How does a school get a name like “U.A.”? My Hero Academia mangaka Kohei Horikoshi put some thought into it.
My Hero Academia has become an international sensation in recent years, partly because of the near-global appeal of the superhero and action genres. In the series, many characters and scenes pay tribute to classic American comic book heroes and beloved shonen titles of yesteryear — everything is rooted in the idea of heroism, even the name of U.A. High School.
A new fan of My Hero Academia might wonder what “U.A.” actually stands for, especially as it’s not immediately obvious in English or outright explained. It can easily come off as an English phrase, given how characters say “U.A.” even in the original Japanese dub, but it’s actually a bit more than that. Keeping in the grand tradition of shonen gag names, U.A.’s name is a multi-layered pun of international proportions.
What Does U.A. Stand for in My Hero Academia?
There’s long been a bit of confusion among some My Hero Academia fans over what U.A.’s name stands for in the original Japanese, but the answer is clear if you know what to look for: series creator Kohei Horikoshi was simply having fun with double meanings, and not just in his native language. In fact, a blog posted by KansaiChick spells it all out — the secret behind U.A.’s name lies in what the school is actually for — heroes.
The full name of Deku and co.’s school in Japanese is “雄英高等学校 (Yuuei High School).” Those first two kanji at the beginning of the school’s name, “雄英,” are spoken as “yuuei,” which conveniently sounds like “U.A.” This is clearer in Japanese, but the word for “hero” uses the same kanji: “英雄,” which reads as “eiyuu.” This means that “U.A.” is the word hero backward! To top the pun off, Horikoshi gave all this a dash of international flair, though it’s often mistaken for a translation error, which is common in anime and manga.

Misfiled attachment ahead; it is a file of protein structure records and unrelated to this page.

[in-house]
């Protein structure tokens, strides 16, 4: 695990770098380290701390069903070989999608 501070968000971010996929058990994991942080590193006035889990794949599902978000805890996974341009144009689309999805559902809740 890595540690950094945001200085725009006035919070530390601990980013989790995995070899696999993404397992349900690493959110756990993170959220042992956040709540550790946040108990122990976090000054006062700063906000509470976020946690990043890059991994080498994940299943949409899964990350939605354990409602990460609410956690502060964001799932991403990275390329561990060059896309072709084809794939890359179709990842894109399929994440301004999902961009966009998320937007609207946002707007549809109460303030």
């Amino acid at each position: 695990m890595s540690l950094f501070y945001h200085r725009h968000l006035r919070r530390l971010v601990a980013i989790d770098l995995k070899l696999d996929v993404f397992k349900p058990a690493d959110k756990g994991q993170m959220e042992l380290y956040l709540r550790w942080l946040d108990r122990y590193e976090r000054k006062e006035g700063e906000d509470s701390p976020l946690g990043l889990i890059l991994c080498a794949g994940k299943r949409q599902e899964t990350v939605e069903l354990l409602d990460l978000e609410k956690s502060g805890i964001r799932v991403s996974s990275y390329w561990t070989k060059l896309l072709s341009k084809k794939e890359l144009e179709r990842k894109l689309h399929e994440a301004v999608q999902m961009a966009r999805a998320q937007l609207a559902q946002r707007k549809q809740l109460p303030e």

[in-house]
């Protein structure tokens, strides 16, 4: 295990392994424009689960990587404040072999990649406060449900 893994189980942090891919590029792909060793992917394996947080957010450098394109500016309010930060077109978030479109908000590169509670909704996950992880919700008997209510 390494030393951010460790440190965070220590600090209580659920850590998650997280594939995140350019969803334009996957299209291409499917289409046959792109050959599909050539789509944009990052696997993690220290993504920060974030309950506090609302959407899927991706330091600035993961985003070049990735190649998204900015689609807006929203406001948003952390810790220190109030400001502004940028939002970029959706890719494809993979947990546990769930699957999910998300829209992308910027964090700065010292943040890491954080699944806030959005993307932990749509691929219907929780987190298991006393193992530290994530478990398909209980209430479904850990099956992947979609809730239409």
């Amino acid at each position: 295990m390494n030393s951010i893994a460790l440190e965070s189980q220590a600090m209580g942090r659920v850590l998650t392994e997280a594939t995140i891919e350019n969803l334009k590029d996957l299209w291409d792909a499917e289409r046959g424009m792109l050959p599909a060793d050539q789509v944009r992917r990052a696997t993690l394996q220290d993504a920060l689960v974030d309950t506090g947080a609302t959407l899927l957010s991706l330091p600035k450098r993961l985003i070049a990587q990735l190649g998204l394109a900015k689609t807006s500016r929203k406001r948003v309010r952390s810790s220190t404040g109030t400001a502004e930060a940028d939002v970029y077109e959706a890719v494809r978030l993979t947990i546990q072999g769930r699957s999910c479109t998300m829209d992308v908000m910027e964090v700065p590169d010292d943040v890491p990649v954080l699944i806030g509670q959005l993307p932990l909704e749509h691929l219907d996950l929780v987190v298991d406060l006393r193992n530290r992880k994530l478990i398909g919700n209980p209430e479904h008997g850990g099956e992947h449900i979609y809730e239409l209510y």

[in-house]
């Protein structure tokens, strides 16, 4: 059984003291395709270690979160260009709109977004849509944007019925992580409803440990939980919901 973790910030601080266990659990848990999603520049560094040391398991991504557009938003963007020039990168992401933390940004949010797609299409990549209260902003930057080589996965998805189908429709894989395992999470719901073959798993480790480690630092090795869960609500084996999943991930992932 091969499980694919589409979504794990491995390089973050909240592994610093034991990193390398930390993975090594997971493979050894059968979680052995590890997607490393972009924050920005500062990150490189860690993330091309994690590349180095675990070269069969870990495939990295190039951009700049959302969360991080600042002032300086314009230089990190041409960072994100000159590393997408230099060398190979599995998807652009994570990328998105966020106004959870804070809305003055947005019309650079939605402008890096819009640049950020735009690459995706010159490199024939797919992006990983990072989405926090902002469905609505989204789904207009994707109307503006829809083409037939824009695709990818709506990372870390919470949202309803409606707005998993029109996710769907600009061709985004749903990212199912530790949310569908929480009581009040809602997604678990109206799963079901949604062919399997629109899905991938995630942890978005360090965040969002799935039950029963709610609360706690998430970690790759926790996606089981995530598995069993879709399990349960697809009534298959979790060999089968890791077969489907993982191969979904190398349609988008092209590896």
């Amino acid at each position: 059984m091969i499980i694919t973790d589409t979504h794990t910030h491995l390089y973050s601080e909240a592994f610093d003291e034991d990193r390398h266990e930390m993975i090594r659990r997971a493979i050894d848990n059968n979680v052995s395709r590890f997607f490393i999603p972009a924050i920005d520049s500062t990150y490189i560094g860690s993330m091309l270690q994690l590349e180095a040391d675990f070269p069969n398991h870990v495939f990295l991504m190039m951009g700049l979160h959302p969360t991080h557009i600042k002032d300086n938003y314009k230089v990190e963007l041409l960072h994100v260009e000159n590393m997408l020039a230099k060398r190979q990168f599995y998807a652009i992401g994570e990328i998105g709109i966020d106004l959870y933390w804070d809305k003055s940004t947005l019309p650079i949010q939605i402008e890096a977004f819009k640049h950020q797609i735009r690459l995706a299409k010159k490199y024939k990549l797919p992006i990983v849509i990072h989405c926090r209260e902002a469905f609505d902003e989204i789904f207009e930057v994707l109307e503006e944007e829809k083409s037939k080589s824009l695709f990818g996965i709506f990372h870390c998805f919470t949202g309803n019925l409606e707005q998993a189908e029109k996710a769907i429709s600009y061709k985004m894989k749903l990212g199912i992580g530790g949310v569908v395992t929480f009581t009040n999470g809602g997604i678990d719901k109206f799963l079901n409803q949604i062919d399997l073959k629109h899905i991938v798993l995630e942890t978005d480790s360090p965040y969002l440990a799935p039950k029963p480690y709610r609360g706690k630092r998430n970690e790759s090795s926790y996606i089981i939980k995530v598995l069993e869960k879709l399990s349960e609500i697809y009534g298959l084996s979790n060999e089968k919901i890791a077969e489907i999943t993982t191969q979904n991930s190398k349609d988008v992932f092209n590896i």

The U.A. High School’s Letters Are Impossible To Mistake
At first glance, it may seem that translators took “yuuei” too literally, and mistakenly thought that the characters were saying the English letters “U” and “A.” But this was no error. It’s clear from the manga and anime’s art that the letters U.A. really are a part of all this, creating a bilingual double meaning. The original Japanese kanji meanings are preserved, but at the same time, Horikoshi realized that “yuuei” sounds like “U.A.,” and he took advantage of that. The English letters appear in everything from official merch to the shape of the school itself.
The P.E. uniforms of U.A. especially show this off, as the blocky letters “U” and “A” clearly appear front and center on the outfits. The “U” forms around the uniform’s neckline and the A extends from the mid-chest to the legs. Read from top to bottom, the letters are indeed “U.A.” This gym uniform was widely seen during the U.A. sports festival and during the Season 3 scene where Mirio Togata fought most of class 1-A by himself and won.
While the joke isn’t readily apparent in English, it’s still fairly easy to understand. Many anime and manga series tend to have puns that get lost in translation, but it’s nice to see that, while “U.A. High School” could’ve been one of them, this neat little gag instead opened the door to a moment of cultural exchange for many fans. It makes one wonder what other puns are hiding in plain sight across popular anime.